Erin OToole

I started my career in Cincinnati, Ohio where I was a traffic reporter by day and a volunteer public radio music host by night.  Although I spent almost nine years in commercial radio, I have always had a passion for the creativity and intelligence of public broadcasting.

I moved to Colorado in 2009 from the San Bernardino/Riverside area of California where I served as Morning Edition host and reporter for an NPR member station. During my six years there I covered a broad variety of topics including healthcare, immigration and clean energy.  In 2008 I was selected as a USC/Annenberg Health Journalism fellow, studying and reporting primarily on healthcare reform, domestic violence and health awareness media campaigns.

I graduated with a B.A. in Communication Studies from California State University, San Bernardino.

In my spare time I enjoy hiking, reading (science fiction or politics â⦠or just suggestions for your favorite things to do in Colorado!

email: erin.otoole@kunc.org

Longtime NPR host Robert Siegel is retiring after 30 years as a co-host of All Things Considered.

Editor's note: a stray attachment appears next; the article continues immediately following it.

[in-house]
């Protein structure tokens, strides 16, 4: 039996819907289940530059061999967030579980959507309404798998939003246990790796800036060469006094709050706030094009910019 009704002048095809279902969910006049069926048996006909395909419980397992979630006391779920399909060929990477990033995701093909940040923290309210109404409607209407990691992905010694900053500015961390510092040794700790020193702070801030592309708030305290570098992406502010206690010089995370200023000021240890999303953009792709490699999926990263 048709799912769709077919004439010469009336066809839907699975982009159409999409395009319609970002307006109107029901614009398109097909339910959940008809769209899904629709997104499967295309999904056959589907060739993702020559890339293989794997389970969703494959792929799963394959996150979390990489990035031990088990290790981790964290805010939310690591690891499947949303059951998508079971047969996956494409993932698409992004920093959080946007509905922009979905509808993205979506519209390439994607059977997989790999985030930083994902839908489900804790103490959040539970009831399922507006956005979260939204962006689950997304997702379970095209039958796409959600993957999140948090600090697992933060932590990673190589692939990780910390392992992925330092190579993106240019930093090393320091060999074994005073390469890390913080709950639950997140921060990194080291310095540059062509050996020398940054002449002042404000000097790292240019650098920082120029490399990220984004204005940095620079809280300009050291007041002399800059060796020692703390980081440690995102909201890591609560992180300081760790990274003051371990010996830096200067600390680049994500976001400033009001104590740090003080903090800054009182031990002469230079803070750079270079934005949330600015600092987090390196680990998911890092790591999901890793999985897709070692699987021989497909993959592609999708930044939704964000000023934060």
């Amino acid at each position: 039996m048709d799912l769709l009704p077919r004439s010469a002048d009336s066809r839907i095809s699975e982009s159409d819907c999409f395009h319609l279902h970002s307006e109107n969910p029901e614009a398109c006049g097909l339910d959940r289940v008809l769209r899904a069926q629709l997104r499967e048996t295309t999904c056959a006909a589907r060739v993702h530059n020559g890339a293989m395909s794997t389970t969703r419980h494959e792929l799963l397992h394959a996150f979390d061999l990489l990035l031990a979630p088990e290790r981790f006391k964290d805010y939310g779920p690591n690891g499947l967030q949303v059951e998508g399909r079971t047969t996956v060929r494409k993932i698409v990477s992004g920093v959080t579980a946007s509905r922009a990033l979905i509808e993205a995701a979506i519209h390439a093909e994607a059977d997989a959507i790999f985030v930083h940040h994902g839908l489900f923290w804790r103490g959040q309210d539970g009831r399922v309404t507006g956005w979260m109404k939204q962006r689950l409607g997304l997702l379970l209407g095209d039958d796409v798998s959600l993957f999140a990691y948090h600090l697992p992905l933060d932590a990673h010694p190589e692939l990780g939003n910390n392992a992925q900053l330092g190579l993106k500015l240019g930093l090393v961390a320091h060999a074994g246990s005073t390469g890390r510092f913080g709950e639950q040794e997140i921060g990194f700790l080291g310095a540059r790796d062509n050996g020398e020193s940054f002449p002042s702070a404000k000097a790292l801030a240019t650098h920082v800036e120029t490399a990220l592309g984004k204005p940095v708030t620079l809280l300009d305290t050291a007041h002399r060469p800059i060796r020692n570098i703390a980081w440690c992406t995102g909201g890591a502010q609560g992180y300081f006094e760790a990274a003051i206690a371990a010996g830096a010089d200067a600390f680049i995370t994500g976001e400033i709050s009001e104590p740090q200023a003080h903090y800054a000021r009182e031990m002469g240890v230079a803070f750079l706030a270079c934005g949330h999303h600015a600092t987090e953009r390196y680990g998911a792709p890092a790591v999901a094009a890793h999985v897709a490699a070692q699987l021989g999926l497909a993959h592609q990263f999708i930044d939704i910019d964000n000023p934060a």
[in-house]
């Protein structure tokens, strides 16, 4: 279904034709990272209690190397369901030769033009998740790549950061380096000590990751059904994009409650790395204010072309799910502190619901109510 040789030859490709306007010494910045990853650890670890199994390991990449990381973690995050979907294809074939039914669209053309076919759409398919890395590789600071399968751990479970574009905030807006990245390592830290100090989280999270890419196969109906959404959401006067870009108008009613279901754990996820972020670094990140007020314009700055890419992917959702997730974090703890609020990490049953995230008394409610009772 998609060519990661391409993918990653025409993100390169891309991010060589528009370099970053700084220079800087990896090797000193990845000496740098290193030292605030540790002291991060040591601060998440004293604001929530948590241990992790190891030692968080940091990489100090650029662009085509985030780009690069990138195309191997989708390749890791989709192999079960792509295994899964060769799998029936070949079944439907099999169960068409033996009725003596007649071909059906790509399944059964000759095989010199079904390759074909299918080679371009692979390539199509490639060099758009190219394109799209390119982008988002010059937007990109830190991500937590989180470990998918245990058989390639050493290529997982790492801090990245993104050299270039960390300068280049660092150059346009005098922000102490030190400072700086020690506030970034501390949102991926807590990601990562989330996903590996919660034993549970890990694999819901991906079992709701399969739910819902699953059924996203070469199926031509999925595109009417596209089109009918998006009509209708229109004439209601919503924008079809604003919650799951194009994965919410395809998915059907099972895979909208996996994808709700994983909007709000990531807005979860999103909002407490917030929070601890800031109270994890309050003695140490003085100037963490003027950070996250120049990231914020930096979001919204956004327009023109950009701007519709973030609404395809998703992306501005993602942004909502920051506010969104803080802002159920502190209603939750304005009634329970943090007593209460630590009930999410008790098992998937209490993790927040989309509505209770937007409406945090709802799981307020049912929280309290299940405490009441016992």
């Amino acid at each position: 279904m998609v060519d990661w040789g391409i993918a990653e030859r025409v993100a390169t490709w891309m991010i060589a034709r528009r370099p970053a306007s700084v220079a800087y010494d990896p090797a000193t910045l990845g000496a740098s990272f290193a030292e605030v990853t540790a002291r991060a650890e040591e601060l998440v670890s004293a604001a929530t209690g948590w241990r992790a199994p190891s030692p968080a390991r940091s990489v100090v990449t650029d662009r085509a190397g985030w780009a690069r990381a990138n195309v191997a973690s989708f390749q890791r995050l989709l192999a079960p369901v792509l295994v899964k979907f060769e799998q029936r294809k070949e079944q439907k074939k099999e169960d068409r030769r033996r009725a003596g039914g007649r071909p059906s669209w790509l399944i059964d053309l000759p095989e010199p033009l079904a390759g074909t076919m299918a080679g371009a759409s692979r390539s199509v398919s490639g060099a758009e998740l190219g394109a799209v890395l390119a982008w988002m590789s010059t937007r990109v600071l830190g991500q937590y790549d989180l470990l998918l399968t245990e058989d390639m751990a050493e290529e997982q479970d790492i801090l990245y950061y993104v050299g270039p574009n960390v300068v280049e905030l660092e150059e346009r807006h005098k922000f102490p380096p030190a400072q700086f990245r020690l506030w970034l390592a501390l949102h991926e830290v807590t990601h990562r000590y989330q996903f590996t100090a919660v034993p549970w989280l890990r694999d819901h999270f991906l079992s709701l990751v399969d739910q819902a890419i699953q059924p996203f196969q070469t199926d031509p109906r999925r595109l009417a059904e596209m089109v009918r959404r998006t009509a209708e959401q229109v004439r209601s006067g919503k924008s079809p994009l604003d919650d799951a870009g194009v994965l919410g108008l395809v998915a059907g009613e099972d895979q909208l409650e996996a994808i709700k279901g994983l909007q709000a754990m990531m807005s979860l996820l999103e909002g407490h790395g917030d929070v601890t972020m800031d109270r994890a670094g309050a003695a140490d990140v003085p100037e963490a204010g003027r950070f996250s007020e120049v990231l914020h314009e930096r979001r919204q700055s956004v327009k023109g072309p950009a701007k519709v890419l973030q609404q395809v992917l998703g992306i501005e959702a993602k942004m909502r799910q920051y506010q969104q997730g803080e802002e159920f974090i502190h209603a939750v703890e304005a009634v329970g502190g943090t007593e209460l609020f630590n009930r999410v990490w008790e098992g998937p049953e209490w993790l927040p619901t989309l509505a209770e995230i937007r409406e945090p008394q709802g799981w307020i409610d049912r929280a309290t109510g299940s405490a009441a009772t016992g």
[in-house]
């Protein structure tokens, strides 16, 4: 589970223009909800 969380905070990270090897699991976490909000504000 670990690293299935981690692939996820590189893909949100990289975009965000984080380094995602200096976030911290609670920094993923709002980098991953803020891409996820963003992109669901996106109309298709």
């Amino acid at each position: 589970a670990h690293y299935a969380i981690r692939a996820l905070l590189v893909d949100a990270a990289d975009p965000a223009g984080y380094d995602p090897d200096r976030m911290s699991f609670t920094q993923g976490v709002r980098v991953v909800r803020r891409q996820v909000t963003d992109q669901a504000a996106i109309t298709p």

During his wide-ranging career, Siegel has covered some of the most historic events in modern U.S. history, including the fall of the Berlin Wall and the terrorist attacks of 9/11. One of his many reporting projects brought him to Greeley, Colorado in 2003, where he delved into the fascinating story of Sayyid Qutb, an Egyptian writer who lived in the city in 1949. Qutb’s writings would later form the theoretical basis for many of the radical Islamic groups of today, including al Qaeda.

It’s hard to ignore the wave of "eclipse mania" that’s been building up over the last few months, leading up to the total solar eclipse Monday, Aug. 21. Cities and towns in the path of totality – where the sun will be completely hidden by the moon — are enticing potentially massive crowds with their own unique eclipse-focused events. Transportation officials are warning of heavy traffic. Protective viewing glasses are becoming harder to find.

With modern-day traffic jams and overbooked hotels, it’s hard to imagine any parallels between Monday’s event and another eclipse from well over a century ago. But Colorado Springs author and historian Steve Ruskin says they’re there -- if you look hard enough.